In the latest issue of Broccoli & Brains we revealed how children’s literature over the years has played a part in equating fatness with badness, and how this underlying negative portrayal of characteristics is harmful to those in the real world.
This got us to thinking, are we making the next generation view being overweight as a moral failing and giving them fuel to discriminate against those who are?
A 2016 survey revealed that children as young as three worry about being fat or ugly and already have strong views of how bodies should look. The way parents spoke about their own appearance in front of their offspring was said to be the biggest influence.
To coincide with the start of a new school term last year, we ran a poll with our Twitter followers, asking the question: “Do your kids use the word ‘fat’ as an insult?” A staggering 58% said yes.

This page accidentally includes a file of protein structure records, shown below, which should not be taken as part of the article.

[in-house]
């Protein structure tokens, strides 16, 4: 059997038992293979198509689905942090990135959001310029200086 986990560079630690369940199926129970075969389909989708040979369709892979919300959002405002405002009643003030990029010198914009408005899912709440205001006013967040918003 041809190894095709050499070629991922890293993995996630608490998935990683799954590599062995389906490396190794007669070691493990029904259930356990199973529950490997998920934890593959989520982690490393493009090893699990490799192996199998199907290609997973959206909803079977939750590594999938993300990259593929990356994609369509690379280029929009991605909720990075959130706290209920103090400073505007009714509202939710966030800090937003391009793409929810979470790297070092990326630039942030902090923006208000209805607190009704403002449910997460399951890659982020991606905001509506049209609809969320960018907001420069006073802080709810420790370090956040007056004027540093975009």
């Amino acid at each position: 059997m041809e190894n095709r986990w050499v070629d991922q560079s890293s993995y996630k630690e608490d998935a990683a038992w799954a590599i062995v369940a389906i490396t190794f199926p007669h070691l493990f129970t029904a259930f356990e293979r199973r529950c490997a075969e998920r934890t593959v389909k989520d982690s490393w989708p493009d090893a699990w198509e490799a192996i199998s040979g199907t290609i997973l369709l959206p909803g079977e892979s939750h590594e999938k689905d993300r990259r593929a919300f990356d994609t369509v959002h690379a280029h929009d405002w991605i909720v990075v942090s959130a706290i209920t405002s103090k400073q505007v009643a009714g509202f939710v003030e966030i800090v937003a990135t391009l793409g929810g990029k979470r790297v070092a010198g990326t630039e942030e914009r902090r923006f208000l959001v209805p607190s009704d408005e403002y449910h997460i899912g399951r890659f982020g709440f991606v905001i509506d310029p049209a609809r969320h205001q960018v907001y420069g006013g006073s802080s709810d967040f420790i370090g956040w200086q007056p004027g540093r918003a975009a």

Out of the 1,640 people who took part, 35% admitted that their children often insult others with the word ‘fat’ and 23% of parents revealed it happened sometimes. There was however 24% of people who strongly believed their children never used fat as a way to insult another person.
Has your child ever insulted someone because of their size? Comment below or tweet us @brocbrainsmag.
Read about the research study into kids believing fatness equals badness.